Eminem’s math envy

Lose yourself in the digits

This is what you see if you search for If Eminem was a math guy on the internet.  
License undetermined, owner apparently  www.teachpi.org

Olivier Fouquet, a number theorist at Orsay, wrote a few weeks ago to point out some rap lyrics I might have wanted to include in Chapter 8.  Eminem reveals his own math envy twice on The Eminem Show (2002).   In Goodbye to Hollywood, his complaint

What about math, how come I wasn’t ever good at that?

is not merely rhetorical.  Sandwiched as it is between

This is not a game, this fame, in real life this is sick


I’m trapped, if I could go back, I never woulda rapped
I sold my soul to the devil I’ll never get it back

the man from Detroit is saying clearly how much he wishes he could be like the authors of this and similar blogs.  And for his admirers who haven’t yet put M & M together, there’s this from The Marshall Mathers LP 2 (2013).

I’d count my blessings, but I suck at math

Back on the Eminem Show, White America features yet another mathematical line:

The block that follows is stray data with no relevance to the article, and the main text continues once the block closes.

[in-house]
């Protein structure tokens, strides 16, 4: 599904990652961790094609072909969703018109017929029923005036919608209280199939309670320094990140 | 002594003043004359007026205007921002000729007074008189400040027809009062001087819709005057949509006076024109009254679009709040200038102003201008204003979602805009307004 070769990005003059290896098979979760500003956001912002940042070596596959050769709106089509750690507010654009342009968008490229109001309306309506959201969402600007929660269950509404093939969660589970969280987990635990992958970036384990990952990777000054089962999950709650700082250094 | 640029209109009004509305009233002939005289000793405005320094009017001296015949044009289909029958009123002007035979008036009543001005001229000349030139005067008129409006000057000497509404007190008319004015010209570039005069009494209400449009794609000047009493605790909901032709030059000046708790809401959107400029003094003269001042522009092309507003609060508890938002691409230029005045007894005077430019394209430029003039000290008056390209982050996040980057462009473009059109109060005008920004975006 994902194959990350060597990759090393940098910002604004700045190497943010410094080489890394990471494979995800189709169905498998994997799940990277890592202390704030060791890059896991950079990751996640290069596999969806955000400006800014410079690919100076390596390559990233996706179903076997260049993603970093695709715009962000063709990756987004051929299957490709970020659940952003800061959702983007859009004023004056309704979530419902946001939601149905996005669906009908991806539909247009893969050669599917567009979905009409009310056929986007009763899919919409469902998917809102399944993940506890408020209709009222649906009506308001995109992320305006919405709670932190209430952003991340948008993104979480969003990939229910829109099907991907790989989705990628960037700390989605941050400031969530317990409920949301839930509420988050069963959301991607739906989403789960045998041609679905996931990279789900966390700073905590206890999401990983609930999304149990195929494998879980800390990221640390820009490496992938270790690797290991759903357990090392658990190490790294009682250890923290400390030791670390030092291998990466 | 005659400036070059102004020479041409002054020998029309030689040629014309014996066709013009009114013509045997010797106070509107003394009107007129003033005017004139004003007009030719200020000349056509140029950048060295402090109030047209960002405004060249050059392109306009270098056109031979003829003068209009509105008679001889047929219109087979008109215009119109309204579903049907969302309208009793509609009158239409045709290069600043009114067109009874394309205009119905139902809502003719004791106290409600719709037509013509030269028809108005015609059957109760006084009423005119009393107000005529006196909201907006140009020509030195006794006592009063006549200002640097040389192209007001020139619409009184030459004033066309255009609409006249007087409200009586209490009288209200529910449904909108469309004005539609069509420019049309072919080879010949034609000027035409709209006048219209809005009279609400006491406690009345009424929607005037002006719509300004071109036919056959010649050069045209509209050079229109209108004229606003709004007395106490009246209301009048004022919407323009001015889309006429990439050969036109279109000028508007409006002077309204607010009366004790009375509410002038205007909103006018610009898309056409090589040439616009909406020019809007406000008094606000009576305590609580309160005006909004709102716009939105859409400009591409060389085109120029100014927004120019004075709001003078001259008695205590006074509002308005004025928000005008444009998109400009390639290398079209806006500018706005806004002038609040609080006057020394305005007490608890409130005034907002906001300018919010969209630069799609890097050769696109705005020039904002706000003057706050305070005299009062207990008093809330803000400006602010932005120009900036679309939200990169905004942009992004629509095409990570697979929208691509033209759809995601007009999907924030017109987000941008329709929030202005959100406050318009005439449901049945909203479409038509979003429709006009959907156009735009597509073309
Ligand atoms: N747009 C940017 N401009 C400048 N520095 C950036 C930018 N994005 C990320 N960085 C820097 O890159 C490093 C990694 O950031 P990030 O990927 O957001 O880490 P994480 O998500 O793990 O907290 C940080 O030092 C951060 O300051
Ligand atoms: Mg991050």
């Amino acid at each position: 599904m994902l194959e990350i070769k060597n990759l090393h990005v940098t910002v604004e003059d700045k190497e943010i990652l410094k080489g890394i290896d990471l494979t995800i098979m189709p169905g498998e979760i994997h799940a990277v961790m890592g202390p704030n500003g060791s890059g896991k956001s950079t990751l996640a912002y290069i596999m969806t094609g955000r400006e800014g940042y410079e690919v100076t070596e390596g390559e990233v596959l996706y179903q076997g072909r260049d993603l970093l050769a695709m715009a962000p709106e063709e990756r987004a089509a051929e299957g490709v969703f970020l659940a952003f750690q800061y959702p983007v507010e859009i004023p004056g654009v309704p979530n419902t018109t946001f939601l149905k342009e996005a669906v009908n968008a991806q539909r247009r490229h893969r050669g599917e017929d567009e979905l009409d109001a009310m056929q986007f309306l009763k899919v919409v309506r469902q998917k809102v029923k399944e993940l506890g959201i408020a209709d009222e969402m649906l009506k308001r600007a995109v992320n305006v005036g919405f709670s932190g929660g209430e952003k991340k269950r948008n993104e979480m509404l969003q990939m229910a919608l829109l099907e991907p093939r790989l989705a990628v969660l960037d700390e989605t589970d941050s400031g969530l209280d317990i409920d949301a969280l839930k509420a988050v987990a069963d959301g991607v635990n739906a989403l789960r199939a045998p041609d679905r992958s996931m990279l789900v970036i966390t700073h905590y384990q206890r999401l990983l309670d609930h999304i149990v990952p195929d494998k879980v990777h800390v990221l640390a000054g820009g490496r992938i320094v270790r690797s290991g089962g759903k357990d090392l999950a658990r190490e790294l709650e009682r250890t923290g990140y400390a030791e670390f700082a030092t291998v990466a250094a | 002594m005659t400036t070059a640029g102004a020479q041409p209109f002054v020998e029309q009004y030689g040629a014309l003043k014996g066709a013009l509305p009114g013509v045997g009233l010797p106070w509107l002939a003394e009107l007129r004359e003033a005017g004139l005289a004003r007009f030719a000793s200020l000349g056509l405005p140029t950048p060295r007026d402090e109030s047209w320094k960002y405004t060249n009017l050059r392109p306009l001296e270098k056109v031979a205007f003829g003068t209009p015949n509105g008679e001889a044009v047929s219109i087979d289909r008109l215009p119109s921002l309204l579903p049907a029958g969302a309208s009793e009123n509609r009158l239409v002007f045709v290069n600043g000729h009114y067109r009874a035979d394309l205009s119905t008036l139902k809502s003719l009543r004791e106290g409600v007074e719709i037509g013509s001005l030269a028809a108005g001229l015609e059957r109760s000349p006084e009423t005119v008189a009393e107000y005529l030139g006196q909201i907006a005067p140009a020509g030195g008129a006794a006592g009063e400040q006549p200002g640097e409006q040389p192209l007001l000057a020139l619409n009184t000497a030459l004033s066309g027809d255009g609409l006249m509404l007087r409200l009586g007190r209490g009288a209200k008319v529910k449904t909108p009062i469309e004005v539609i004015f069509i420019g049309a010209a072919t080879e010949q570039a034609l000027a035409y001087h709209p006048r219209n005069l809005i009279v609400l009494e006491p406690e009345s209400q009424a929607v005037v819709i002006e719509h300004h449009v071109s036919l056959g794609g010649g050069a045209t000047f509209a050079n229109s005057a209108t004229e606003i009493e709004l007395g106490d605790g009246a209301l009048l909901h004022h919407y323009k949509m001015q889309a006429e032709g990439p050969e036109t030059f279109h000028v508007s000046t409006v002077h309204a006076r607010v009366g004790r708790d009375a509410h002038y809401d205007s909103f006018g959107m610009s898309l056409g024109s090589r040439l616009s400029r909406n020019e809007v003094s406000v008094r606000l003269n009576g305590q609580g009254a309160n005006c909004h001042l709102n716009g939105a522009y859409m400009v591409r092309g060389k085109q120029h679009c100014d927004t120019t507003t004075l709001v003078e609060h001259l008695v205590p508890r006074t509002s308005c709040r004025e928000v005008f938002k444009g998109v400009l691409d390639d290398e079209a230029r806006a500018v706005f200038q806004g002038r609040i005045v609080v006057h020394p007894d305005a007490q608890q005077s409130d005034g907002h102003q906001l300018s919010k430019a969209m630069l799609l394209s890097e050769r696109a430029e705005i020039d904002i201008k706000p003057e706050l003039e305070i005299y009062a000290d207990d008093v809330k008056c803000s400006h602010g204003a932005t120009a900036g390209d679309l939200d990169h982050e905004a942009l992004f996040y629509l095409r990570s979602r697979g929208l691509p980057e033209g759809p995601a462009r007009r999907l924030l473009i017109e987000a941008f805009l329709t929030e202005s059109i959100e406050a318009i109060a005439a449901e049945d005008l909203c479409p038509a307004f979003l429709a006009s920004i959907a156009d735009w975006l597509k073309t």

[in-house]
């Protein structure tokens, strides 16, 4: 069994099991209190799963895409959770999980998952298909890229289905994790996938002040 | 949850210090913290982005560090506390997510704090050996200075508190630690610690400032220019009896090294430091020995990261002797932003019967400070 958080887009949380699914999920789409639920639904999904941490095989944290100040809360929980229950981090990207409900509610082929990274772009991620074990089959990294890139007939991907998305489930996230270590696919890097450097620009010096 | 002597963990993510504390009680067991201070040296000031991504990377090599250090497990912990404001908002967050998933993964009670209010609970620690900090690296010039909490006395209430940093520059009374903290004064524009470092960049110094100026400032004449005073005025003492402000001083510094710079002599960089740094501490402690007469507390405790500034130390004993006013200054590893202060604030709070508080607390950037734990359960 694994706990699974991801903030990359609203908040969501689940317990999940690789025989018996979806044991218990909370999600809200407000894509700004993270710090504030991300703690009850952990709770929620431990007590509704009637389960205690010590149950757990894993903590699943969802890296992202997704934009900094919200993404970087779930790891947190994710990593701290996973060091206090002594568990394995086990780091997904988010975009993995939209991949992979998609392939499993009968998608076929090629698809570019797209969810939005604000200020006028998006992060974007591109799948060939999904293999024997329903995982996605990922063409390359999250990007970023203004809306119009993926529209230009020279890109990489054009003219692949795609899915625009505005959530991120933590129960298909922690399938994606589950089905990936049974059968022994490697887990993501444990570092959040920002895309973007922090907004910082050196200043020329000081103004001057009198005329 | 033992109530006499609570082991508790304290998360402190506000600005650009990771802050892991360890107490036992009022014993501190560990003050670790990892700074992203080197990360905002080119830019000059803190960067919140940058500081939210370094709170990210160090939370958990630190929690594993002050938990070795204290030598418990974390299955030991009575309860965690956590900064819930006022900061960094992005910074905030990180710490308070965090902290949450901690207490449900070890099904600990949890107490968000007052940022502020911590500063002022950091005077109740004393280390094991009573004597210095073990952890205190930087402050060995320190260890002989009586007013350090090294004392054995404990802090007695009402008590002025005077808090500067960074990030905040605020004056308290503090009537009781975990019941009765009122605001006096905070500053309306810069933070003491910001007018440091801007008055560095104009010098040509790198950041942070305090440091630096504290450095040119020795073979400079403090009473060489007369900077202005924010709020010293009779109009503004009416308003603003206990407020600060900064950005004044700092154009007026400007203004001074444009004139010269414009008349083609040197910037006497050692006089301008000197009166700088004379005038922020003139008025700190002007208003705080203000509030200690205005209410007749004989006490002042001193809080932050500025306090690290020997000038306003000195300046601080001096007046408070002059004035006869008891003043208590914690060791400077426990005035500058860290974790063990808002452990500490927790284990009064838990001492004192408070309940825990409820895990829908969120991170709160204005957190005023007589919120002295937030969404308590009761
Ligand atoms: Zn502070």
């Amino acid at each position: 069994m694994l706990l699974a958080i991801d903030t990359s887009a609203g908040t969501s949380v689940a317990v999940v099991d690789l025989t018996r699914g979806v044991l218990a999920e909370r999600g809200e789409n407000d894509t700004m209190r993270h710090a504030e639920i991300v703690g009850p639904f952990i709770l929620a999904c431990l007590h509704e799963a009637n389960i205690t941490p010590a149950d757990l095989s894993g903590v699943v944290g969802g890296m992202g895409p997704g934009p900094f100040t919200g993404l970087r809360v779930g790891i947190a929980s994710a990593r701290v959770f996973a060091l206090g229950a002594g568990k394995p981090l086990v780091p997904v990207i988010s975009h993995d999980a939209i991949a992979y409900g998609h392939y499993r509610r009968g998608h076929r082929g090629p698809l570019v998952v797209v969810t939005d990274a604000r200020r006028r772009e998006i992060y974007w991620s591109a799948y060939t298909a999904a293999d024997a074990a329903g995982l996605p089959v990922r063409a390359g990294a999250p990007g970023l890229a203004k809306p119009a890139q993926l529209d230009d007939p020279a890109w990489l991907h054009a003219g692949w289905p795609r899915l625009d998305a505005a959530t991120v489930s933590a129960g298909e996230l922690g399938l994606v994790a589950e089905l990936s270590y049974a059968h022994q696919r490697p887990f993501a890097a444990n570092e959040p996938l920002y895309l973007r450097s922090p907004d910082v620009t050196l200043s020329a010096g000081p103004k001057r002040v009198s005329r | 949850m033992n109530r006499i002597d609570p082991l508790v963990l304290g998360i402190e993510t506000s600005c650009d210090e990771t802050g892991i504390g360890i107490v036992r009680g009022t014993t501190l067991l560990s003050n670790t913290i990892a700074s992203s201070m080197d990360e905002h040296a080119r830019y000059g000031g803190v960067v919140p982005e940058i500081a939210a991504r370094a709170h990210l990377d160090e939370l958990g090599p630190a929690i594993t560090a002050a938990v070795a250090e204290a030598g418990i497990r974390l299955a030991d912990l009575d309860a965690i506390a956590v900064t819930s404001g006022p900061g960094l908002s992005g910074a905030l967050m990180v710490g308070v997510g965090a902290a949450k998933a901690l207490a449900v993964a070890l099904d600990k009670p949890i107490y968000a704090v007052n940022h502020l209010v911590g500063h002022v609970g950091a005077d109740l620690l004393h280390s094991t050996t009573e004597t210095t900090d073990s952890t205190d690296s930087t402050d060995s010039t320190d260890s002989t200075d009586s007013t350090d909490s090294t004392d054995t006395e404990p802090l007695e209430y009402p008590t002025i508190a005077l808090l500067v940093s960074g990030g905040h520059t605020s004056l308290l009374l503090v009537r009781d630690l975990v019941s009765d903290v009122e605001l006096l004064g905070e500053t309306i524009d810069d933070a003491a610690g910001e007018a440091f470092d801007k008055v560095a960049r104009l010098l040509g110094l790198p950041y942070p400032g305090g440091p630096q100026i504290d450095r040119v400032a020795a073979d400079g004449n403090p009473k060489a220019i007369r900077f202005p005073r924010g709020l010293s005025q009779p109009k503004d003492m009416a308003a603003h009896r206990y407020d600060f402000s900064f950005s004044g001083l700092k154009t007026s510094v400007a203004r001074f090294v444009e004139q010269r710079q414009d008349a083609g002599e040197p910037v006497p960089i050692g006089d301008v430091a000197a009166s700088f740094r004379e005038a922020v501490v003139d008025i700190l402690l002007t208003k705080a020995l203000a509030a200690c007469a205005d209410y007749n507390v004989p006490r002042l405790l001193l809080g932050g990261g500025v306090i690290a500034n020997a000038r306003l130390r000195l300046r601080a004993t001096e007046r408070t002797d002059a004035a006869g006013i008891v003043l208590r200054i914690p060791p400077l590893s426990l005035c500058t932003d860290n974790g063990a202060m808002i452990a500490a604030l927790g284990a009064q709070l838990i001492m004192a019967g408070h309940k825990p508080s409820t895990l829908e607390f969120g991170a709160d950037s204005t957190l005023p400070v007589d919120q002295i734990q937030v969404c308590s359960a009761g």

Look at my sales
Let’s do the math: if I was black, I woulda sold half

This is, as Fouquet points out, a self-referential indictment of the charisma of the author of the best-selling album of 2002; but it also highlights the contrast between Eminem’s math envy and the math identification of Sun Pharaoh in Omnicron from the Jedi Mind Tricks album with the long title The Psycho-Social, Chemical, Biological and Electro-Magnetic Manipulation of Human Consciousness (1997):

Scientifical madness
Eliminating masses with mathematical tactics

Strategic, electronical, weaponry fucking up your anatomy Insanity, inviting thee
Atomically bombing the fraudulent MC
Escorting he, with battle strategy

Confusion weaponry cause fatality
Intergalactic tactics shine like metallics
With mathematics, I leave your whole clique splattered

This is consistent with the general tenor of Chapter 8 (The Science of Tricks) and specifically with the claim that, “there’s no stigma attached to mathematics!” in African-American popular music.  But I’ll leave the theorizing to specialists.


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